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Mumbai: The Plot Unfolds, Lashkar Strikes and Investigators Scramble

Privately, some officials express suspicion that U.S. agencies tracked Headley’s movements and picked up bits and pieces about the plot without realizing he was deeply involved.
 
 
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This is the second part of ProPublica's investigation into the plot behind the 2008 Mumbai attacks. Read the first part. Both were co-published with the Washington Post.

David Coleman Headley seemed like a gregarious, high-rolling American businessman when he set up shop in Mumbai in September 2006.

He opened the office of an immigration consulting firm. He partied at swank locales such as the ornate Taj Mahal Hotel, a 1903 landmark favored by Westerners and the Indian elite. He joined an upscale gym, where he befriended a Bollywood actor. He roamed the booming, squalid city taking photos and shooting video.

But it was all a front. The tall, fast-talking Pakistani American with the slicked-back hair was a fierce extremist, a former drug dealer, a onetime Drug Enforcement Administration informant who became a double agent. He had spent three years refining his clandestine skills in the terrorist training camps of the Lashkar-i-Taiba militant group. As Headley confessed in a guilty plea in U.S. federal court this year, he was in Mumbai to begin undercover reconnaissance for a sophisticated attack that would take two years to plan.

In 2006, U.S. counterterrorism agencies still viewed Lashkar primarily as a threat to India. But Headley’s mentor, Sajid Mir, had widened his sights to Western targets years earlier. Mir, a mysterious Lashkar chief with close ties to Pakistani security forces, had deployed operatives who had completed missions and attempted plots in Virginia, Europe and Australia before being captured, according to investigators and court documents.

Now Mir’s experience in international operations and his skills as a handler of Western recruits were about to pay off. Lashkar had chosen him as project manager of its most ambitious, highly choreographed strike to date.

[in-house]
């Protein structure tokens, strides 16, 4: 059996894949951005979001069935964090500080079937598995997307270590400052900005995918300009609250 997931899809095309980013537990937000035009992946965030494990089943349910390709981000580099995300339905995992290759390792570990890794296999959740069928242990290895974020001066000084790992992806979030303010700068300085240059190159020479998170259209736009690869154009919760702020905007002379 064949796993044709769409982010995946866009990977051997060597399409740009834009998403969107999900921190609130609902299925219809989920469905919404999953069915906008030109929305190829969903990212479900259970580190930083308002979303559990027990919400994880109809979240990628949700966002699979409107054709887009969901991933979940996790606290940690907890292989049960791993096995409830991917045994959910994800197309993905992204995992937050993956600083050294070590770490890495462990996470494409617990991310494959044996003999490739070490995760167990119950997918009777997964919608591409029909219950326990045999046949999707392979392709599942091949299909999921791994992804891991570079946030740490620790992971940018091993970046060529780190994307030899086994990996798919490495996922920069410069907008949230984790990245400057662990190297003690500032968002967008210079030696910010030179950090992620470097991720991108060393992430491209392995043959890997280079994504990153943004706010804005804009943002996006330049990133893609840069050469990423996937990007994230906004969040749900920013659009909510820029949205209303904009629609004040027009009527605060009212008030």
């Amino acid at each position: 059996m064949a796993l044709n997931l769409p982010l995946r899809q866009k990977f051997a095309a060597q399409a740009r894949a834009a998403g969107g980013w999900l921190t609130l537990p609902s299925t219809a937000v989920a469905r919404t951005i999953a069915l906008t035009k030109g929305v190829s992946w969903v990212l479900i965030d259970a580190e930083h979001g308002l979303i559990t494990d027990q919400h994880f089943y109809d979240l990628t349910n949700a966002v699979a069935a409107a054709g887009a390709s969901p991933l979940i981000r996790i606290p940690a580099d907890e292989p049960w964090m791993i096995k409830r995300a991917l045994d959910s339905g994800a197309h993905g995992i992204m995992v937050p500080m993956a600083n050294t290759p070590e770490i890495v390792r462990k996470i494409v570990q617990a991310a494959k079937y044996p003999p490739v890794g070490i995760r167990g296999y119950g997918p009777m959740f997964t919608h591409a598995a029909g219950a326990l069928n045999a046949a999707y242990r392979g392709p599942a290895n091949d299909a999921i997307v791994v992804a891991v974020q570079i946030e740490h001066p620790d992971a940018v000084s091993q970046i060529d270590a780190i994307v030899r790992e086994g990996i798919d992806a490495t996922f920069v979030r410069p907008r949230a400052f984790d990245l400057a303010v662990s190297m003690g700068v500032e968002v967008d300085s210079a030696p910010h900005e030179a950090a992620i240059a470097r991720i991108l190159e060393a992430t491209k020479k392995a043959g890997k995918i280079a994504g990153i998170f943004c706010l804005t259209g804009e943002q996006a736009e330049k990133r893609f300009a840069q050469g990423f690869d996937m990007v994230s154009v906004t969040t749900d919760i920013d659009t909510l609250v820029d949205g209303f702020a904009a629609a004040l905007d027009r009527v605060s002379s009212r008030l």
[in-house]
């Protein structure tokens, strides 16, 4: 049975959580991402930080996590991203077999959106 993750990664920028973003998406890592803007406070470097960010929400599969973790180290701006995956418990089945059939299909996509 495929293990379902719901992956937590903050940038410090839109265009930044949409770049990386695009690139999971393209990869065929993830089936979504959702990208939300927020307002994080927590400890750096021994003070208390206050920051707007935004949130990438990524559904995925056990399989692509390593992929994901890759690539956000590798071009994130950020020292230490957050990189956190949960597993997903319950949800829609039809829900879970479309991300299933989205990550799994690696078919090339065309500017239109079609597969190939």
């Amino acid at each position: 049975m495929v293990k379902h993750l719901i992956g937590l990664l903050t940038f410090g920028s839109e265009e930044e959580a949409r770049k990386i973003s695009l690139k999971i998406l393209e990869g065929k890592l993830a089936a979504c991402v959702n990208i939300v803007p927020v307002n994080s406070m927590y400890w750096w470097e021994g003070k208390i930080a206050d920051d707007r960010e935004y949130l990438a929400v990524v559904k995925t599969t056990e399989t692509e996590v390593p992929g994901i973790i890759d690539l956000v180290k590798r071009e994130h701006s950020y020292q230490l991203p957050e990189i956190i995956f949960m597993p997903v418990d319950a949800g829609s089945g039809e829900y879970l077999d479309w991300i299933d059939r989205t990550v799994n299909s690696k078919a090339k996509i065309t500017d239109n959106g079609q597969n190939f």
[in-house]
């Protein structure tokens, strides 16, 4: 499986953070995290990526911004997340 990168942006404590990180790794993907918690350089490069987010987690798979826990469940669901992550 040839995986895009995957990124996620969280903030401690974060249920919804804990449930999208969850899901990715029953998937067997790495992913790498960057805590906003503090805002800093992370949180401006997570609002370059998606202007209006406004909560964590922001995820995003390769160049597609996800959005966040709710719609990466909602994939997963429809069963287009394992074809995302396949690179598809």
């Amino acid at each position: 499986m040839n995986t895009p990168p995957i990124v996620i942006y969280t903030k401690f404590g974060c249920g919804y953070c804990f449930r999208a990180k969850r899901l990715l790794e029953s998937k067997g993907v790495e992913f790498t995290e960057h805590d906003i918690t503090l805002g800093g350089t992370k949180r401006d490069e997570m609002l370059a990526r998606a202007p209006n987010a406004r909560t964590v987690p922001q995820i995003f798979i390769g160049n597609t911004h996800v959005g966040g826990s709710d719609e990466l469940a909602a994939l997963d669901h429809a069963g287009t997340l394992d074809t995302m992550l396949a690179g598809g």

Mir’s ally in the plot was a man known to Headley only as Maj. Iqbal, who investigators suspect was an officer of Pakistan’s Inter-Services Intelligence Directorate (ISI) and a liaison to the Lashkar terrorist group. Iqbal is a common Pakistani last name, and investigators have not been able to fully identify him. Maj. Iqbal and Mir worked as handlers for Headley, their lead scout, during his missions in India, according to investigators and court documents.

The iconic Taj hotel was the centerpiece of the plan. When Headley returned to Pakistan after his first scouting trip to Mumbai, Mir told him he needed more images and also schedules for the hotel’s conference rooms and ballroom, which often hosted high-powered events, according to investigators and court documents.

“They thought it would be a good place to get valuable hostages,” an Indian anti-terrorism official said.

ProPublica has tracked the rise of Lashkar through Mir’s career as a holy warrior. It is a story of a militant group that used political clout and support from Pakistani security forces to develop global reach and formidable tradecraft, according to investigators and court documents. It is also a story of how, despite a series of warning signs, anti-terrorism agencies were caught off-guard when Lashkar escalated its war on the West with a 2008 attack on Mumbai that targeted Americans, Europeans and Jews as well as Indians.

Mir convicted in Paris

As Mir and Headley plotted in 2006, French investigators were confronting the potential dimensions of the threat posed by Lashkar, a longtime al-Qaeda ally founded in the late 1980s and used by Pakistan as a proxy army in the fight against India for the Kashmir region.

France’s top counterterrorism magistrate, Jean-Louis Bruguiere, had spent three years investigating Mir after one of Mir’s French operatives, Willie Brigitte, was arrested in a foiled bomb plot in Australia. Brigitte gave a long confession identifying Mir as his Lashkar handler, describing him as a figure whose influential connections made him “untouchable in Pakistan.” With the help of foreign investigators, Bruguiere built a case that Mir was a kingpin leading terrorist operations on four continents.

 
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